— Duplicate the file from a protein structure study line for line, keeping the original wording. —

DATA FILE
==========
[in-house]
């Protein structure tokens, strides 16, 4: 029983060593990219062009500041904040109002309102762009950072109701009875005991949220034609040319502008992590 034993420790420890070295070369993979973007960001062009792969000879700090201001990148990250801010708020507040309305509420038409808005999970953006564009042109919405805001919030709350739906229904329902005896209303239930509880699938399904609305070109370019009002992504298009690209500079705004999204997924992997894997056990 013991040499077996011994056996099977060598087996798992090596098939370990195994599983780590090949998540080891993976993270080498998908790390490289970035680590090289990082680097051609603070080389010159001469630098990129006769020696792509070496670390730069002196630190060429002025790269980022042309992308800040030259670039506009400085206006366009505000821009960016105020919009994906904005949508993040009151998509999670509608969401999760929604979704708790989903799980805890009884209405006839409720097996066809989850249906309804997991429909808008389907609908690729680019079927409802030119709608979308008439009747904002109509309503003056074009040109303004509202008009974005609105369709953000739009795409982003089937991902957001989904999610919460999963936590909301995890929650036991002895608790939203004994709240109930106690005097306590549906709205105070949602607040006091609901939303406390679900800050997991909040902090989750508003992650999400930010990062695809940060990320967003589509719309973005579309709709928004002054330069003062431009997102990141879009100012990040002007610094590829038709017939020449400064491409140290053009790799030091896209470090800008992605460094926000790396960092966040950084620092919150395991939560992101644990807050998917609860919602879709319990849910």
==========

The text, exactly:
[in-house]
């Protein structure tokens, strides 16, 4: 029983060593990219062009500041904040109002309102762009950072109701009875005991949220034609040319502008992590 034993420790420890070295070369993979973007960001062009792969000879700090201001990148990250801010708020507040309305509420038409808005999970953006564009042109919405805001919030709350739906229904329902005896209303239930509880699938399904609305070109370019009002992504298009690209500079705004999204997924992997894997056990 013991040499077996011994056996099977060598087996798992090596098939370990195994599983780590090949998540080891993976993270080498998908790390490289970035680590090289990082680097051609603070080389010159001469630098990129006769020696792509070496670390730069002196630190060429002025790269980022042309992308800040030259670039506009400085206006366009505000821009960016105020919009994906904005949508993040009151998509999670509608969401999760929604979704708790989903799980805890009884209405006839409720097996066809989850249906309804997991429909808008389907609908690729680019079927409802030119709608979308008439009747904002109509309503003056074009040109303004509202008009974005609105369709953000739009795409982003089937991902957001989904999610919460999963936590909301995890929650036991002895608790939203004994709240109930106690005097306590549906709205105070949602607040006091609901939303406390679900800050997991909040902090989750508003992650999400930010990062695809940060990320967003589509719309973005579309709709928004002054330069003062431009997102990141879009100012990040002007610094590829038709017939020449400064491409140290053009790799030091896209470090800008992605460094926000790396960092966040950084620092919150395991939560992101644990807050998917609860919602879709319990849910």